Whether it’s a wonky voice performance, silly mechanic, or the feeling that it ends far before it’s finished, Unheard fails to realize its maximum potential.
There are elements of Unheard that still befuddle me. Why did there have to be a framing narrative around testing a sci-fi sound machine? Why couldn’t this just be a series of devious chapters, full of double identities and swapped masterpieces? Ultimately, I don’t think some of the eccentric flourishes hurt the game. Unheard – Voices of Crime focuses on doing a few things well. The game rises to that very specific set of standards.
Sometimes a single good idea is enough to think out of the box and make a simple, but intriguing game. Unheard proves that listening can be as engaging as watching, but it lacks any kind of reward, making patience more valuable than skills.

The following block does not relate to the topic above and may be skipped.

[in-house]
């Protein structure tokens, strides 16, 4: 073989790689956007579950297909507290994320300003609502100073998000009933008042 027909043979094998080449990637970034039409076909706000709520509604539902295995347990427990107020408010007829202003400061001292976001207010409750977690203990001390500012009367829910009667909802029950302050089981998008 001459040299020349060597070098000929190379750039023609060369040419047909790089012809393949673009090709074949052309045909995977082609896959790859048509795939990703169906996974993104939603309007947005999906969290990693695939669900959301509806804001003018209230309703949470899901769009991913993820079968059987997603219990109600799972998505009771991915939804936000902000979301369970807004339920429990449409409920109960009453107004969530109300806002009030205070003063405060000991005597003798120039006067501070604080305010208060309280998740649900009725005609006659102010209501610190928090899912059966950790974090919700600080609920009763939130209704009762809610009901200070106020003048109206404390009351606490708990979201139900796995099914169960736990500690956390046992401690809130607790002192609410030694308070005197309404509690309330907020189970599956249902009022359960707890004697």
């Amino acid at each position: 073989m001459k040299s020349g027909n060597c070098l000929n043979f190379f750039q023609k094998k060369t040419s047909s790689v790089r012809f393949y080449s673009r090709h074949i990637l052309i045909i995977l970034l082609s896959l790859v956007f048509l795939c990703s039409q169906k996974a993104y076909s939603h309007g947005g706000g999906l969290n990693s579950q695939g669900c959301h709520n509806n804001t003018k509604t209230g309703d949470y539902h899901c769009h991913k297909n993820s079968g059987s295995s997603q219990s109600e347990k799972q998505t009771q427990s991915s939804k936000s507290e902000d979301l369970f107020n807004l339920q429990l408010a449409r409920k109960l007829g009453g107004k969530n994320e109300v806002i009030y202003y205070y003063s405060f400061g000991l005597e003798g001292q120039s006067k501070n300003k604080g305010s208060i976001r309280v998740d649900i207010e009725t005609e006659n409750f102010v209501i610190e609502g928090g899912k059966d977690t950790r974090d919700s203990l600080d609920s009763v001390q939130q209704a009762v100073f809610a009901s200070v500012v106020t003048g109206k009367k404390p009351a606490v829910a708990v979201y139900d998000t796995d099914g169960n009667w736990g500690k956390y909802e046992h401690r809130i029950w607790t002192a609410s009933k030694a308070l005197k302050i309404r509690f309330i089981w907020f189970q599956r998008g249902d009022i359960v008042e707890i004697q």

Review in Italian | Read full review
While Unheard stumbles through a few technical issues, it's premise alone makes it thoroughly enjoyable. Though short, every minute of Unheard is packed with intrigue and there's something immensely satisfying about having that ah-ha moment when all the pieces click together.
I love the idea of using voices to find the truth, and I like the way that Unheard tells the story, very creative. Regrettably, the game is too easy to play, which means the puzzels are barely not challenging, and the stories are not impressive enough as well.
Review in Chinese | Read full review
There are around 5 hours of gameplay as you go through the various chapters. Some chapters take longer than others depending on whether you have been standing in the right places to gather clues! The timelines are also varied with some chapters playing a longer scene than others.
This unique take on crime solving has you moving forward and back through the scene of the crime, relying on only audio as your guide
Unheard successfully challenges the player to solve mysteries by listening to conversations and should be in every gamer's library.